For those that cared, INR reached its all-time-low point versus USD at 55:1 (at least from the Google Finance data since 2004) in Dec’11/Jan’12. The trend has since reversed as of Feb first week. A friend posed the following intriguing questions:
- Why did INR suddenly became so expensive without any drastic domestic reason in plain sight?
- Why were other EU export-dependent “Asian tiger” currencies such as yuan (China), yen (Japan), and won (S. Korea) not similarly affected?
In framing my response to him, I’ve gathered enough material (mainly from financial news sites, both Indian and foreign) that corroborates my longtime hunch that INR’s fate is inextricably tied to that of EUR. This “joined-at-the-hip” theory manifested itself in late-Dec 2011 when the fears of impending collapse of Italy was at its peak. On Dec 15, 2011, INR plunged to its all-time low of nearly Rs. 55 for $1. Along came the widespread calls from all and sundry for RBI to intervene massively in the currency market to “save rupee from eventual collapse!” The levelheaded RBI governor D Subbarao, supported by Finance Minister Pranab Mukerjee, promptly resisted any such temptations, but RBI’s hands were also tied as I’ll show you in this post.
What changed overnight?
The central argument for the situation reaching dire straits in December 2011 goes along these lines:
Before the 2008 financial crisis, India had maintained healthy foreign exchange reserves to sustain import bills for the next 15 months. It has since begun declining mainly due to the stimulus spending plus central government’s huge subsidies on oil and others, worsened by general mismanagement of economy. In the Dec/Jan period, India’s foreign exchange reserves dipped below the psychological comfort zone of $300B, which could now sustain imports for only 8-9 months. As a percentage of forex reserves, India’s immediate maturing external debt reached its highest point in a decade. This forced government’s hand to announce a dollar swap with Japan that boosted forex reserves by $10B. But that Japanese gesture came too little, too late.
Now, it’s easy to understand why Euro crisis had disproportionate impact on India over other Asian tigers: the widely acknowledged fact that RBI simply didn’t have the wiggle room to act even if it wanted to because of diminishing forex reserves. As Indian investors dumped euro and bought dollar (I remember reading Indians were among the top hoarders of euro but cannot find link), RBI became even more hamstrung in its ability to act. From this article:
As large banks, investors and financial institutions started selling euro and bought dollar, the latter appreciated against all major currencies including rupee.
One school of thought is that unlike its Asian peers, the RBI could not have intervened in a big way in the currency markets with its fragile holding of foreign exchange reserves.
“The rupee weakness is basically due to the European crisis and has nothing to do with the domestic economy,” added HDFC Bank’s head of forex operations.
Amid the widespread clamor for RBI to do _whatever_it_takes_ to stop the rupee slide, its levelheaded, market-friendly, go-slow approach was praised by some economists:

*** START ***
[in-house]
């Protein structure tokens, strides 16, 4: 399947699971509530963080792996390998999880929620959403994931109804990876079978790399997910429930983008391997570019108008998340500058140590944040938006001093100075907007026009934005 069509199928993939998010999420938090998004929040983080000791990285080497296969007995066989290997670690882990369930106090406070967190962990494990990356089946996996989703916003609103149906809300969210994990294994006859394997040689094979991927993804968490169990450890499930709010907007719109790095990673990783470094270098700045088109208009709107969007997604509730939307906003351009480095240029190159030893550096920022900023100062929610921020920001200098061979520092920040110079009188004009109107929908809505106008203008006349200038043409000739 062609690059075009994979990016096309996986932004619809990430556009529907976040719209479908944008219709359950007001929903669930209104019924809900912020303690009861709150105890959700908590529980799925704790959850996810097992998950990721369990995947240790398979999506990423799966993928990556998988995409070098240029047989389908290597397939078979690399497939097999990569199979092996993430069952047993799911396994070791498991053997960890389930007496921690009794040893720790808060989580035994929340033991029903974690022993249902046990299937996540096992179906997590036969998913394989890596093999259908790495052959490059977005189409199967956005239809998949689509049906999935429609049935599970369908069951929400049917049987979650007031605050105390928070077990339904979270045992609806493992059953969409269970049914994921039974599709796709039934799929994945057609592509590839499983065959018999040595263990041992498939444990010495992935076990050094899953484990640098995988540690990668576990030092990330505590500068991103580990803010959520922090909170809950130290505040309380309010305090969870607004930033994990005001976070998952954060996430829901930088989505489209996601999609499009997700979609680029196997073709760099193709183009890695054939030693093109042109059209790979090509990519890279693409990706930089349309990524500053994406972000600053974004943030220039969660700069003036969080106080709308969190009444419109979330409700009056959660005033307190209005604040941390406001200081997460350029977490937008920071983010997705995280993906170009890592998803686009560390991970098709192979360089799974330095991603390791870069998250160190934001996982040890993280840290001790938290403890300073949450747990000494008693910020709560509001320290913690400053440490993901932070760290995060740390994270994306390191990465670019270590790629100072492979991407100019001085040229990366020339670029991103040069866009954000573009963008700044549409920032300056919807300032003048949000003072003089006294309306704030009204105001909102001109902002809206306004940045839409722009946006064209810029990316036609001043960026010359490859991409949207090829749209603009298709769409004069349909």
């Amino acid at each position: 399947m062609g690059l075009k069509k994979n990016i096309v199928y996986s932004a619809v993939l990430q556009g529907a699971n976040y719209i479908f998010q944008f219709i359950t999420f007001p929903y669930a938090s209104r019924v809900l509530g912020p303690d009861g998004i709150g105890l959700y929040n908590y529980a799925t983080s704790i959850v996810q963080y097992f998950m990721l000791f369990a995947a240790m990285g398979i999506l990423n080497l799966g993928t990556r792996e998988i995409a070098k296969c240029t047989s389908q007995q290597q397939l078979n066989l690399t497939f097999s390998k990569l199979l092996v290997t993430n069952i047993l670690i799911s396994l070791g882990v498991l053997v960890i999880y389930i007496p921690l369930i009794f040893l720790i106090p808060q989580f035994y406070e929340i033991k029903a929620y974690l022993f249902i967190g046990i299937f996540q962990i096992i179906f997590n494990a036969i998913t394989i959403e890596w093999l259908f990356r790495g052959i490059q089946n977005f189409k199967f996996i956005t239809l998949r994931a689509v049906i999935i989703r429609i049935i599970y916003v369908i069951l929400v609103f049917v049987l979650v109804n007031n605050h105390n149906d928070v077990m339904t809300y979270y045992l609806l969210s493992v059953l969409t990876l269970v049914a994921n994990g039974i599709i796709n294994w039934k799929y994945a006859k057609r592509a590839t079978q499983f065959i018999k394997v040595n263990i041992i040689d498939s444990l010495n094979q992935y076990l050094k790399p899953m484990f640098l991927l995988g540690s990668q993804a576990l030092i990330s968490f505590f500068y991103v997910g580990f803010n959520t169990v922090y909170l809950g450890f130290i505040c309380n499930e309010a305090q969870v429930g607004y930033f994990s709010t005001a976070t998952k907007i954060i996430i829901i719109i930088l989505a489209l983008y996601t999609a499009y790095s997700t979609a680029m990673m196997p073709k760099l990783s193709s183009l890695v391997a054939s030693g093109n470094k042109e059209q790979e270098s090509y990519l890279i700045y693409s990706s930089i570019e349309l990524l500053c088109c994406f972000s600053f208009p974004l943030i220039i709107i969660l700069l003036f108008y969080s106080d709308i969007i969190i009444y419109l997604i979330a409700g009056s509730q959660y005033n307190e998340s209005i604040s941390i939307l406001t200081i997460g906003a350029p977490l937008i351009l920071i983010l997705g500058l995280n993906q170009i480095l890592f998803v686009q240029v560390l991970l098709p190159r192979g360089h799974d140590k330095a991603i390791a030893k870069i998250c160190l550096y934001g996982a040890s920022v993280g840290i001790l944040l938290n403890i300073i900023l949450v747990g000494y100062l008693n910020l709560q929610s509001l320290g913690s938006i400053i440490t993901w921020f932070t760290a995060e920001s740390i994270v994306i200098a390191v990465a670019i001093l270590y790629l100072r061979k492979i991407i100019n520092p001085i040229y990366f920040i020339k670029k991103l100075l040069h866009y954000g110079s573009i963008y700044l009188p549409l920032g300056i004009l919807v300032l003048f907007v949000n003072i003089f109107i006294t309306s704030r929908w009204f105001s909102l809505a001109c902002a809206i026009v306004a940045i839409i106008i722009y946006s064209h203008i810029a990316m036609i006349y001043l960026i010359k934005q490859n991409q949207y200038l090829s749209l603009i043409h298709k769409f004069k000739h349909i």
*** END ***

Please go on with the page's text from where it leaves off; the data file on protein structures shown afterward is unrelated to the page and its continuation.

Let’s be clear. For all the criticism the Reserve Bank of India (RBI) has drawn on its inflation response, it deserves to be commended on its exchange rate policy — essentially allowing the rupee to float over the last three years.
What has happened since mid-January? Is Europe recovering?!
Europe is not making headlines anymore, though ground situation may/may not have improved. Germany actually expanded in January against expectations pointing to a positive mood at the minimum.
Meanwhile in India, inflation has reached its 2-year low of 7.5%, prompting RBI to contemplate cutting interest rate after 13 successive hikes! Central governance is showing signs of getting back on track with the silence in anti-corruption agitation. 100% FDI in single-brand retail came into being despite the multi-brand getting stuck in controversy.
This article shows that January 2012 reversed the trend of declining foreign investments. Easing of European concerns increased FIIs (Foreign Institutional Investments) into India in Jan. Whether the ground situation has really changed in Europe is an open question, but the market sentiment certainly says so.
Liquidity infusion in Europe
The January stock market rally is also attributed to the steady liquidity flows from FIIs. This inflow is said to originate from Europe where the European Central Bank has started to expand its balance sheet aggressively to improve the overall liquidity environment in the Euro zone. The emerging markets have some spill-over effect.
The liquidity injection in Europe is not as dramatic as the quantitative easing in the US in 2009, but is steadily improving the tight liquidity situation in Europe. European banks are among the biggest foreign lenders to Asia. As stability returns to these banks, the passthrough of their funds to Asia as its biggest lender will increase. This implies the liquidity flow may not stop very quickly as feared by many analysts.
Going forward, inflows to emerging markets such as India may also increase because of the weaker dollar . This indicates that this January rally may last a little longer.